Two recently restored statues of Amenhotep III were recently unveiled in Luxor, Egypt, along with a carved alabaster head from another Amenhotep III statue. Chunks of these artifacts had lain about for centuries, but they've finally been restored to give us a sense of their former glory.

The severely damaged statues, which were carved from red quartzite, are now resting at their original sites a the pharaoh's funerary temple. The temple is already known for its existing 3,400-year-old Memnon colossi, the twin statues of Amenhotep III whose reign signified the political and cultural peak of ancient Egyptian civilization.


Of the two restored statues, the first shows Amenhotep III in a seated position, wearing a royal pleated kilt held in place by a decorated belt. The second, now at the north gate of the temple, shows the king in a standing position.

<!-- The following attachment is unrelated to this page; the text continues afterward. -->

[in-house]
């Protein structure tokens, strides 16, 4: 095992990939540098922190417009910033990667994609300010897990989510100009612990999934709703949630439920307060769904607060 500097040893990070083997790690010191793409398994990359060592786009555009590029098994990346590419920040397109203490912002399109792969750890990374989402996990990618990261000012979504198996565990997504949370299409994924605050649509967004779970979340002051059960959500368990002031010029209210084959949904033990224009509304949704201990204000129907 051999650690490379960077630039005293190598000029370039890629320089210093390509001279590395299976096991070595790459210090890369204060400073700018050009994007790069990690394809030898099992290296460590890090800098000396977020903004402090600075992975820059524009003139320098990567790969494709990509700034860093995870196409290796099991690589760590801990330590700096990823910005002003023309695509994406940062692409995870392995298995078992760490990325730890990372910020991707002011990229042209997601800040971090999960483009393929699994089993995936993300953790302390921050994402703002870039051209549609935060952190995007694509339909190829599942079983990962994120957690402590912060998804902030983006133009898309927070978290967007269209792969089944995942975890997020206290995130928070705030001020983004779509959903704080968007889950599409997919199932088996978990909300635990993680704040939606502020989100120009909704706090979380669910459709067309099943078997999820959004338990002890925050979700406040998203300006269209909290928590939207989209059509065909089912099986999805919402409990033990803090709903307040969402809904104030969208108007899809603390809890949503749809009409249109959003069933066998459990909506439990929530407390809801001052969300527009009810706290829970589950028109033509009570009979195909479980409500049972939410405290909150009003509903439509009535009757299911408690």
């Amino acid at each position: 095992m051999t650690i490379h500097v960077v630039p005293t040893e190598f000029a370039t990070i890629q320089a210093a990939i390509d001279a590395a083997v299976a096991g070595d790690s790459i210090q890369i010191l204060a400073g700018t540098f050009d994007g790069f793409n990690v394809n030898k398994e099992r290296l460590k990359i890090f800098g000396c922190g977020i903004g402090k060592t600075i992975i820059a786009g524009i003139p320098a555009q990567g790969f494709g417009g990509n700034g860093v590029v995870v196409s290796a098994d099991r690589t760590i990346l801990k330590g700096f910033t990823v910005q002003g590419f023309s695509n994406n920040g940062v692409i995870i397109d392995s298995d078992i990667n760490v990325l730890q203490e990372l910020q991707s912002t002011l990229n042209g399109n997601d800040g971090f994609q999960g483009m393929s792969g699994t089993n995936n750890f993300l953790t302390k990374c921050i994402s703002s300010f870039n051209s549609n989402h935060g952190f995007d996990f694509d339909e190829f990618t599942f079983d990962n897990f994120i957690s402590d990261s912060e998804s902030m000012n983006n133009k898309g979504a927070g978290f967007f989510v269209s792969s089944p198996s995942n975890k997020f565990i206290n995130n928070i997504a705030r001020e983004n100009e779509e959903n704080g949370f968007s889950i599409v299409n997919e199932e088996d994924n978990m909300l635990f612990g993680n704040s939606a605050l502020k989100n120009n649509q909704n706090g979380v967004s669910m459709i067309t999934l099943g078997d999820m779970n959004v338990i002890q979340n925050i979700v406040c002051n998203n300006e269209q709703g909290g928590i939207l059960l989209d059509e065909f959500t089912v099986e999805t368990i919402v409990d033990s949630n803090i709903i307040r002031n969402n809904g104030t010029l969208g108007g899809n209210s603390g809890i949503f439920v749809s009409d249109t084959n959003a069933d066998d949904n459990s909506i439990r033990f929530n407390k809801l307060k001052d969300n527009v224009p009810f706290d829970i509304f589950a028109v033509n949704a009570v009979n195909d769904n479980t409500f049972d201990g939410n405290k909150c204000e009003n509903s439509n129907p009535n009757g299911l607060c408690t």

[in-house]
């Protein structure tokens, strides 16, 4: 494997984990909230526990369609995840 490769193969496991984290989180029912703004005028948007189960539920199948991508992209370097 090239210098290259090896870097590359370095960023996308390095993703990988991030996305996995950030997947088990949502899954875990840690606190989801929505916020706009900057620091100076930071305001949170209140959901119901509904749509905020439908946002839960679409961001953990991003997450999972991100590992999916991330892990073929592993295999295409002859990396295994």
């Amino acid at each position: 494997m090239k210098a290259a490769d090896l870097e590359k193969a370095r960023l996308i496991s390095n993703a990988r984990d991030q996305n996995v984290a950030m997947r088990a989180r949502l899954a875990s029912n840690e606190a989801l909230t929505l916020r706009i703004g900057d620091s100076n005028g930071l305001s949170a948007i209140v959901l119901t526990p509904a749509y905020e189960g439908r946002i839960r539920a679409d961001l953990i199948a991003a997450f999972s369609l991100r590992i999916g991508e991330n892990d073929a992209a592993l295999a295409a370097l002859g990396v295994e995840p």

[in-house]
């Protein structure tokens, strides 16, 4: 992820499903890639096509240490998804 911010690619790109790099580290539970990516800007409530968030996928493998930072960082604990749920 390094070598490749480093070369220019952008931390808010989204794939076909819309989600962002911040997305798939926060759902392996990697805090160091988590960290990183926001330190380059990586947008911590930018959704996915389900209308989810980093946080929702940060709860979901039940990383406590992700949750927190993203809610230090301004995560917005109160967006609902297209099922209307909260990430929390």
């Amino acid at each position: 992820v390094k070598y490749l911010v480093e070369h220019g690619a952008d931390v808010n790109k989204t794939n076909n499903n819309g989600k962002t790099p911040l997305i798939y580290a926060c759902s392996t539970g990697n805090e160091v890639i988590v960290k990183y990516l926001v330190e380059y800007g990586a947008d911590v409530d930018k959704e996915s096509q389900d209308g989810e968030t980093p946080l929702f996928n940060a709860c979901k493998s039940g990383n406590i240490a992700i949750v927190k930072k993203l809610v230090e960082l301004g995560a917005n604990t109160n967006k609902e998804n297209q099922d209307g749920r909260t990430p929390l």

The Sydney Morning Herald reports:

The two restored additions have weathered severe damage for centuries, [German-Armenian archaeologist Hourig] Sourouzian said.

"The statues had lain in pieces for centuries in the fields, damaged by destructive forces of nature like earthquake, and later by irrigation water, salt, encroachment and vandalism," she said, as behind her excavators and local villagers washed pieces of artefacts and statues unearthed over the past months.

"This beautiful temple still has enough for us to study and conserve."

One of the "new" statues - its body weighing 250 tonnes - again depicts the pharaoh seated, hands resting on his knees.It is 11.5 metres (38 feet) tall, with a base 1.5 metres high and 3.6 metres wide. Archaeologists said with its now missing double crown, the original statue would have reached a height of 13.5 metres and weighed 450 tonnes.


Read more at the SMH.

All images AFP.